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In that topics Difference between LoadFile and LoadFrom with .NET Assemblies? I found the next code:

Assembly assembly1 = Assembly.LoadFrom(path1);
Assembly assembly2 = Assembly.LoadFrom(path2);

// These both point to the assembly from path1, so this is true
Console.WriteLine(string.Compare(assembly1.CodeBase, assembly2.CodeBase) == 0);

I did that so:

    Assembly ass1 = Assembly.LoadFrom(Path.GetFullPath ("DataTypes.dll"));
    Assembly ass2 = Assembly.LoadFrom(Path.GetFullPath("test\\DataTypes.dll"));

    Console.WriteLine(ass1.CodeBase == ass2.CodeBase);

DataTypes.dll from folder test is the copy of DataTypes.dll from program folder. It is expected that result would be true, but my program show FALSE. If it is needed I can give any information for explanation.

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Is DataTypes.dll strong-named assembly? –  mgronber Nov 22 '11 at 8:19
No, It is not.. –  Praetor12 Nov 22 '11 at 8:38
That is your problem. You will need strong-named assemblies so that their identities can be compared. –  mgronber Nov 22 '11 at 8:51

4 Answers 4

up vote 2 down vote accepted

It's from a different copy therefore it's a different codebase. If they have the same stong name then they are the same as far as the calling assembly is concerned. Aside from a binary compare of the file, I' can't see how you can guarantee the equivalance you are looking for.

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I had a solution for your question

You put your assemblies in two folders, but the same assembly,

        var asmPath = AppDomain.CurrentDomain.BaseDirectory; // Your assemblies's root folder
        var asmFullPath1 = System.IO.Path.Combine(asmPath, @"test\ClassLibrary1.dll");
        var asmFullPath2 = System.IO.Path.Combine(asmPath, @"test2\ClassLibrary1.dll");
        Assembly asm1 = System.Reflection.Assembly.LoadFrom(asmFullPath1);
        Assembly asm2 = System.Reflection.Assembly.LoadFrom(asmFullPath2);
        Console.WriteLine(asm1.CodeBase == asm2.CodeBase);

You will got the same CodeBase

To find more information about CodeBase


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Comparing of locations displays fals too. –  Praetor12 Nov 22 '11 at 8:53
I've updated my response. Let's see it –  Peter PAD Nov 22 '11 at 9:17
Even if you get to codebase1 = codebase2, what does that actually mean? That the dlls are exactly the same?. Nope. All depends on what @Praetor12 is trying to achieve with codebase1 =- codebase2. –  Tony Hopkinson Nov 23 '11 at 13:39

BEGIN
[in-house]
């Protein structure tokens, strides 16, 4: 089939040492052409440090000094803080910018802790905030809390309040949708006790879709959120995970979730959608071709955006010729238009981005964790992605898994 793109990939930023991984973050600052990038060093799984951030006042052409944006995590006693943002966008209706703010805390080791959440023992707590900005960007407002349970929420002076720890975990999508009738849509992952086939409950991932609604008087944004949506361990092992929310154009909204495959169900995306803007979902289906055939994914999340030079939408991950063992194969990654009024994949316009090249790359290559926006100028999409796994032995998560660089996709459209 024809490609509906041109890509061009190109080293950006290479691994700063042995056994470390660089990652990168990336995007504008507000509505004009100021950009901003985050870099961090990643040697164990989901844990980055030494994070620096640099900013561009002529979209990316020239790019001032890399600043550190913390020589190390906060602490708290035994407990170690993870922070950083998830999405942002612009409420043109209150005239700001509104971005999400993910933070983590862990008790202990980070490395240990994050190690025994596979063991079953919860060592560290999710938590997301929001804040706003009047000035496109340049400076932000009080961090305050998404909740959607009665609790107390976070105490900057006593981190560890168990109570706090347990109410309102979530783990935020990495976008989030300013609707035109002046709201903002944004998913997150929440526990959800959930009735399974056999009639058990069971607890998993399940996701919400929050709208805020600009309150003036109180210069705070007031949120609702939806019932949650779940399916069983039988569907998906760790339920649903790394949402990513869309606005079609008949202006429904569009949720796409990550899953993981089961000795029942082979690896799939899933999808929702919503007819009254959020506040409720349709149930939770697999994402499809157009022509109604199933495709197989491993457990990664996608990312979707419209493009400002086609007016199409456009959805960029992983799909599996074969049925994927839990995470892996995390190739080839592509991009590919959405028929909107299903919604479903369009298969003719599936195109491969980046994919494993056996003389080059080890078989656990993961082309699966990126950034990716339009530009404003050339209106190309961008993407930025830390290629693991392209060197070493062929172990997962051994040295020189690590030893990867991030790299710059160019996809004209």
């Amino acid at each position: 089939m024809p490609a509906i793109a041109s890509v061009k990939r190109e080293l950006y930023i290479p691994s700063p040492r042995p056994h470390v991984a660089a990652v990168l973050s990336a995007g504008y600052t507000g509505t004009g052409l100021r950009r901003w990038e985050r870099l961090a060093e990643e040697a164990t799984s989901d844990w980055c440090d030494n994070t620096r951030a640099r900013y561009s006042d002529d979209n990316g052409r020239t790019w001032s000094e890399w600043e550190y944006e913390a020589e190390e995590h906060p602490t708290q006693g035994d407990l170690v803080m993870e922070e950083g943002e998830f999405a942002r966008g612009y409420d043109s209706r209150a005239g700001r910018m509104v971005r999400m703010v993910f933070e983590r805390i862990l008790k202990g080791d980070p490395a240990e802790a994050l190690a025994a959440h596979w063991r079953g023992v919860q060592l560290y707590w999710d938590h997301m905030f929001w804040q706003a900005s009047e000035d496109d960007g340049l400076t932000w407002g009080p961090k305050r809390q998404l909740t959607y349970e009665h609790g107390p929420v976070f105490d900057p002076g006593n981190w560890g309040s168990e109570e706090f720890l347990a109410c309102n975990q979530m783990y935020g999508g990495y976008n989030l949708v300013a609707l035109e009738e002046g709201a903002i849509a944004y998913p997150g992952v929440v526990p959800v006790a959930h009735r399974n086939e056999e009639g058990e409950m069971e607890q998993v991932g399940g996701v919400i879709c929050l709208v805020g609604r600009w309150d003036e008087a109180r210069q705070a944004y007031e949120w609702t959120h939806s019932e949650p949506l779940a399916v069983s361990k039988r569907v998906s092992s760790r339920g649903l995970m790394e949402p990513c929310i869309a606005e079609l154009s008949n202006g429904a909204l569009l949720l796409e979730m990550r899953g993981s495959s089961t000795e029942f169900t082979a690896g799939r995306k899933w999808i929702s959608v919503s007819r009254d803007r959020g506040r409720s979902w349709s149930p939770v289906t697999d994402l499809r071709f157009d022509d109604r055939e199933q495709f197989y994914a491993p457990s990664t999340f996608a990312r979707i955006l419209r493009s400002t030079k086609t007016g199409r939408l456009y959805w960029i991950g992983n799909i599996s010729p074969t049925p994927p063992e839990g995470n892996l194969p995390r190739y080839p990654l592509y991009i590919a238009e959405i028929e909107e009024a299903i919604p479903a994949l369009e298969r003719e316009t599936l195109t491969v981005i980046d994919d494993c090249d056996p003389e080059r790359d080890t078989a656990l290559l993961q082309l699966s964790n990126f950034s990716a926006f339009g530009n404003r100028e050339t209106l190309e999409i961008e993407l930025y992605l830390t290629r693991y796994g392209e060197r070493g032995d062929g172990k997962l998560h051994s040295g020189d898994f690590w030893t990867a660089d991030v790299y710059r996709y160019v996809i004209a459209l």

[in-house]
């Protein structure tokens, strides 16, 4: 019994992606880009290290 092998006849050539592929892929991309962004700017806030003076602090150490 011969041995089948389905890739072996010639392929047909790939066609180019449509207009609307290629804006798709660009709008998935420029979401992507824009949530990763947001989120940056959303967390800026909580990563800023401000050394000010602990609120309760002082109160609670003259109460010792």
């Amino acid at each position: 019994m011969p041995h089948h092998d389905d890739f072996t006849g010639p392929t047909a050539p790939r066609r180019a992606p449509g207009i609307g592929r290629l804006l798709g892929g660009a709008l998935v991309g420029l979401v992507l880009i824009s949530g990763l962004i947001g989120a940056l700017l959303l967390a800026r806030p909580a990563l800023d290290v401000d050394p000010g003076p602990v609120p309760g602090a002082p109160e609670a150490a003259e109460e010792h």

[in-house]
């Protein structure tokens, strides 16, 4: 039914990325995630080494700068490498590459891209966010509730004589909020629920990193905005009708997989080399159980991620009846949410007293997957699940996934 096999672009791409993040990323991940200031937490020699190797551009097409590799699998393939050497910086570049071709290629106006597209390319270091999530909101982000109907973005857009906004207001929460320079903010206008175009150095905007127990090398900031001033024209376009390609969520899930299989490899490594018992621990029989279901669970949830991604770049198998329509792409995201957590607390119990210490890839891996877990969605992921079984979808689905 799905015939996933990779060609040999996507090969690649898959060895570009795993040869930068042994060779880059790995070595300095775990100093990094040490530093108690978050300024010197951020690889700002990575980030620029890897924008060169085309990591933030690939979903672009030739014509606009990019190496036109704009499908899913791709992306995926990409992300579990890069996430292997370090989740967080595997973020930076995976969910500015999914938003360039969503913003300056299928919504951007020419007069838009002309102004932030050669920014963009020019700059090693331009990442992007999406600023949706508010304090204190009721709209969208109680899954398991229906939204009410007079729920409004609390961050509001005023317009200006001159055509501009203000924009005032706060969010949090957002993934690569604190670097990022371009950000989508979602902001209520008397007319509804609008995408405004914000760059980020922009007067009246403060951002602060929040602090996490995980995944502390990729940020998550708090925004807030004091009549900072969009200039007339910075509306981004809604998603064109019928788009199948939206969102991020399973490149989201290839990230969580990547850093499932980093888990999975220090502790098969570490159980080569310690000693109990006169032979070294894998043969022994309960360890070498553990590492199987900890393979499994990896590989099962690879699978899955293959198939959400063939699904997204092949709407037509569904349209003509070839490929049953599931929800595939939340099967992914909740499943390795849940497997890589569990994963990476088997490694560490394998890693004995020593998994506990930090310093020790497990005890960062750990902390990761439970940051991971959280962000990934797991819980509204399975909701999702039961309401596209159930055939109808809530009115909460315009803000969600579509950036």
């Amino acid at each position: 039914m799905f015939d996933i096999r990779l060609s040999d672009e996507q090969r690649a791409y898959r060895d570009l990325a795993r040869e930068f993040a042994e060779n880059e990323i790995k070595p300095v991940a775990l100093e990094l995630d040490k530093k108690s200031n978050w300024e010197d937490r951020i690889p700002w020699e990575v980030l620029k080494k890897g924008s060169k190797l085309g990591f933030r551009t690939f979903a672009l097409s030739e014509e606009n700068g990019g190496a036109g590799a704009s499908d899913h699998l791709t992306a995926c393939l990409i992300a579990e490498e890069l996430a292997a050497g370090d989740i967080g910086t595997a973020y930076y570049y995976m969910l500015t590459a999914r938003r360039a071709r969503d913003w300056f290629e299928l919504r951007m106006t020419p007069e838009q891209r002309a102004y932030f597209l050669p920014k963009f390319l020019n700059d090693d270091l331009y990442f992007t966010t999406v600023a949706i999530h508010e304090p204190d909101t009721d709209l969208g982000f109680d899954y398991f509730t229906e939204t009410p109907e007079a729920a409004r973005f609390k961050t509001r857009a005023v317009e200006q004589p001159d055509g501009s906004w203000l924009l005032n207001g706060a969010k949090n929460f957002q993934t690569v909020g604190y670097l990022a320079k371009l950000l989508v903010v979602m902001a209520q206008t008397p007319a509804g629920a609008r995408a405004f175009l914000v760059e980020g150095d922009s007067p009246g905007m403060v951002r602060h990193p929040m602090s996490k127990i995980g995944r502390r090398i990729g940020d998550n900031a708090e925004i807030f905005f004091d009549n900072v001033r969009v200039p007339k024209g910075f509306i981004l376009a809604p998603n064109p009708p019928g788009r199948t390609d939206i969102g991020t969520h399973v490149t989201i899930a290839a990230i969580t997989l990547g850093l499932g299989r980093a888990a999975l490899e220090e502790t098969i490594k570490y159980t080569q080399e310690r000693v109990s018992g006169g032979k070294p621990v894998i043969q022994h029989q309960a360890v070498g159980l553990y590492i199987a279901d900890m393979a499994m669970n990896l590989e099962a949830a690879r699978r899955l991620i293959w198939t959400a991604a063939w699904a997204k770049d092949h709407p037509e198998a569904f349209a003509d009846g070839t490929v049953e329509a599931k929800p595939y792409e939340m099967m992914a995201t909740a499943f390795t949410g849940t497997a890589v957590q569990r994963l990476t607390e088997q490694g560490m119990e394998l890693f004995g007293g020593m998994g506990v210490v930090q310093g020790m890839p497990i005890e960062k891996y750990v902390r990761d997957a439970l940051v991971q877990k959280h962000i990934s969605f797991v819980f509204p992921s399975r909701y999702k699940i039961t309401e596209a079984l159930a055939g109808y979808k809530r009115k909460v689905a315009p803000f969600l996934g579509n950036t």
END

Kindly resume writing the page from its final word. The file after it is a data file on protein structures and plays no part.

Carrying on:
If they are the same, codebase will be the same. –  Peter PAD Nov 23 '11 at 14:00
Sort of , but location counts. What if they are exactly the same but one came from a remote source? Unless I was checking for say updating a build or deployment, to me sameness is misleading. –  Tony Hopkinson Nov 26 '11 at 16:32

The MSDN definition of CodeBase:

The location of the assembly as specified originally

You might want to compare assembly.Location instead.

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As Tony has said - the two assemblies have been loaded from different Codebases (i.e. locations on disk or, indeed, on a LAN or WAN) and therefore not only does .Net load both (dumbly - but not in itself dumb), but it will also see each assembly as being different - with each duplicate type in each assembly being considered different.

It's for this reason that I use LoadFrom with extreme caution, because it will quite happily load the same assembly from different locations.

This is a phenomenon that can also occur - with quite drastic results - in websites where, if pre-loading assemblies, the tempation is to pre-load from the bin\ folder using LoadFrom, whereas in actual fact the aqssemblies will typically be loaded normally from the Temporary Asp.Net Folder (TempASP).

In this scenario it's possible to pre-load AssemblyA from bin\AssemblyA.dll and then the runtime loads it again from TempASP\AssemblyA.dll because that folder is first in the search path used by Load. This can lead to really nasty side-effects such as InvalidCastExceptions being thrown on compiled portions of code that you would think couldn't possibly raise an error normally.

If comparing equality, then the binary compare, as Tony has suggested, is your best bet. If you're actually just looking to load one of the copies of these assemblies, however, then you should consider getting the AssemblyName from the DLL first (there is a constructor for that that doesn't load the assembly) and then passing that name to Assembly.Load - which will then load it from the correct place.

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